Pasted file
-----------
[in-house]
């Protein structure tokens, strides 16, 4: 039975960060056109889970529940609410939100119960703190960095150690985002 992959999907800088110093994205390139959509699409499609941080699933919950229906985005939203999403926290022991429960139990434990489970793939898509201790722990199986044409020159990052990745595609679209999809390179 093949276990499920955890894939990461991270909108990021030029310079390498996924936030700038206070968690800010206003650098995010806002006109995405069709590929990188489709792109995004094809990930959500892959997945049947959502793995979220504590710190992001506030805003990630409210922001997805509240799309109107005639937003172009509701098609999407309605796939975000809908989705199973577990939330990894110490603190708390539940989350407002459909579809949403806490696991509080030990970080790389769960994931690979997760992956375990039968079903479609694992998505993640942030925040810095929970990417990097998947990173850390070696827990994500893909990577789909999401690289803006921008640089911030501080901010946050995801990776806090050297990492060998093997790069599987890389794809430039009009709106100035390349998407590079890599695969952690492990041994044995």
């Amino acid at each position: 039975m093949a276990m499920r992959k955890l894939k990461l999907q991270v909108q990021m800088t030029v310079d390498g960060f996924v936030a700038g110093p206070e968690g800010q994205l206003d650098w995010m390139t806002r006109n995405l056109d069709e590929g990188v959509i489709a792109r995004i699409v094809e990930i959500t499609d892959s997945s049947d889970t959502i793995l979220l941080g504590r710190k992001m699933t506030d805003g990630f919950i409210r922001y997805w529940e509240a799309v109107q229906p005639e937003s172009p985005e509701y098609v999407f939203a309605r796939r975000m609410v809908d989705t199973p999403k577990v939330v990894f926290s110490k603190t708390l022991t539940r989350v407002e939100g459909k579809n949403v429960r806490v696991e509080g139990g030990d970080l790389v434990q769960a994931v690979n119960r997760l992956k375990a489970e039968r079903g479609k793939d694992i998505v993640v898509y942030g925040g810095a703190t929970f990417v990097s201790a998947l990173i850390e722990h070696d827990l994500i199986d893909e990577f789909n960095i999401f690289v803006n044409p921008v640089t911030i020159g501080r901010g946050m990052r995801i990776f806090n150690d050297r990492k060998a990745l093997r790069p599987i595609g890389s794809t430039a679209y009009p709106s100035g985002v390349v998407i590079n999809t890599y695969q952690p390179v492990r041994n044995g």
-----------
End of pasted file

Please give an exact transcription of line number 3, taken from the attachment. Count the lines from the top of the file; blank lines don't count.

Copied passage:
């Amino acid at each position: 039975m093949a276990m499920r992959k955890l894939k990461l999907q991270v909108q990021m800088t030029v310079d390498g960060f996924v936030a700038g110093p206070e968690g800010q994205l206003d650098w995010m390139t806002r006109n995405l056109d069709e590929g990188v959509i489709a792109r995004i699409v094809e990930i959500t499609d892959s997945s049947d889970t959502i793995l979220l941080g504590r710190k992001m699933t506030d805003g990630f919950i409210r922001y997805w529940e509240a799309v109107q229906p005639e937003s172009p985005e509701y098609v999407f939203a309605r796939r975000m609410v809908d989705t199973p999403k577990v939330v990894f926290s110490k603190t708390l022991t539940r989350v407002e939100g459909k579809n949403v429960r806490v696991e509080g139990g030990d970080l790389v434990q769960a994931v690979n119960r997760l992956k375990a489970e039968r079903g479609k793939d694992i998505v993640v898509y942030g925040g810095a703190t929970f990417v990097s201790a998947l990173i850390e722990h070696d827990l994500i199986d893909e990577f789909n960095i999401f690289v803006n044409p921008v640089t911030i020159g501080r901010g946050m990052r995801i990776f806090n150690d050297r990492k060998a990745l093997r790069p599987i595609g890389s794809t430039a679209y009009p709106s100035g985002v390349v998407i590079n999809t890599y695969q952690p390179v492990r041994n044995g």